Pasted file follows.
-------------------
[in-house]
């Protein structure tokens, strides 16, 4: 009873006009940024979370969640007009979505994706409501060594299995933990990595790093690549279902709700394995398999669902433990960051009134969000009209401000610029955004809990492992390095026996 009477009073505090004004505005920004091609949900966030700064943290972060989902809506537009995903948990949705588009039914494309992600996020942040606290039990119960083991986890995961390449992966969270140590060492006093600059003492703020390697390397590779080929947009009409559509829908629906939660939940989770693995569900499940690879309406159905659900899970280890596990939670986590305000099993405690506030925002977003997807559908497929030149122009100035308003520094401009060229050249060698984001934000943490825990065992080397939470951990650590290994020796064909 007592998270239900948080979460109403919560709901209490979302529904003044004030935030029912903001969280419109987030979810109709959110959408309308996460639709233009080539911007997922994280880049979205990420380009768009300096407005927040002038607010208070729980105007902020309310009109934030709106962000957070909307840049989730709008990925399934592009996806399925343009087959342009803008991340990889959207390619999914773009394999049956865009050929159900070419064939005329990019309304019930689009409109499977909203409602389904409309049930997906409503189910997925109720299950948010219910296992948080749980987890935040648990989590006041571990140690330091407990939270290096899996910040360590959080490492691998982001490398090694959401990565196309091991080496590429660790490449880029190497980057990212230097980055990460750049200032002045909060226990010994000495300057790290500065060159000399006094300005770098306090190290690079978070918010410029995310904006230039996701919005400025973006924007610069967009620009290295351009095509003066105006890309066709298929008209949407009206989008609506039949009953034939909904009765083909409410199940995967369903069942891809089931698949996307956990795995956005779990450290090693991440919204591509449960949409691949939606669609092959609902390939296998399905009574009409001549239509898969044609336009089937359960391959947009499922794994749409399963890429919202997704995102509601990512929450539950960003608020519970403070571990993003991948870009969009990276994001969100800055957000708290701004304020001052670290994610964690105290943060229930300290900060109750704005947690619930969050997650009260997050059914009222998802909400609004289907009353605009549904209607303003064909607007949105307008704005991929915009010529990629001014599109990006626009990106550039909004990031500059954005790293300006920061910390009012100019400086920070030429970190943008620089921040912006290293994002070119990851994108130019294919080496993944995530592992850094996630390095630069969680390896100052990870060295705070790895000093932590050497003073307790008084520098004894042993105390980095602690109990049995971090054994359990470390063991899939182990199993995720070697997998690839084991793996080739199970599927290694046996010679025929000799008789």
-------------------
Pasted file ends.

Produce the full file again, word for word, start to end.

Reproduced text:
[in-house]
């Protein structure tokens, strides 16, 4: 009873006009940024979370969640007009979505994706409501060594299995933990990595790093690549279902709700394995398999669902433990960051009134969000009209401000610029955004809990492992390095026996 009477009073505090004004505005920004091609949900966030700064943290972060989902809506537009995903948990949705588009039914494309992600996020942040606290039990119960083991986890995961390449992966969270140590060492006093600059003492703020390697390397590779080929947009009409559509829908629906939660939940989770693995569900499940690879309406159905659900899970280890596990939670986590305000099993405690506030925002977003997807559908497929030149122009100035308003520094401009060229050249060698984001934000943490825990065992080397939470951990650590290994020796064909 007592998270239900948080979460109403919560709901209490979302529904003044004030935030029912903001969280419109987030979810109709959110959408309308996460639709233009080539911007997922994280880049979205990420380009768009300096407005927040002038607010208070729980105007902020309310009109934030709106962000957070909307840049989730709008990925399934592009996806399925343009087959342009803008991340990889959207390619999914773009394999049956865009050929159900070419064939005329990019309304019930689009409109499977909203409602389904409309049930997906409503189910997925109720299950948010219910296992948080749980987890935040648990989590006041571990140690330091407990939270290096899996910040360590959080490492691998982001490398090694959401990565196309091991080496590429660790490449880029190497980057990212230097980055990460750049200032002045909060226990010994000495300057790290500065060159000399006094300005770098306090190290690079978070918010410029995310904006230039996701919005400025973006924007610069967009620009290295351009095509003066105006890309066709298929008209949407009206989008609506039949009953034939909904009765083909409410199940995967369903069942891809089931698949996307956990795995956005779990450290090693991440919204591509449960949409691949939606669609092959609902390939296998399905009574009409001549239509898969044609336009089937359960391959947009499922794994749409399963890429919202997704995102509601990512929450539950960003608020519970403070571990993003991948870009969009990276994001969100800055957000708290701004304020001052670290994610964690105290943060229930300290900060109750704005947690619930969050997650009260997050059914009222998802909400609004289907009353605009549904209607303003064909607007949105307008704005991929915009010529990629001014599109990006626009990106550039909004990031500059954005790293300006920061910390009012100019400086920070030429970190943008620089921040912006290293994002070119990851994108130019294919080496993944995530592992850094996630390095630069969680390896100052990870060295705070790895000093932590050497003073307790008084520098004894042993105390980095602690109990049995971090054994359990470390063991899939182990199993995720070697997998690839084991793996080739199970599927290694046996010679025929000799008789």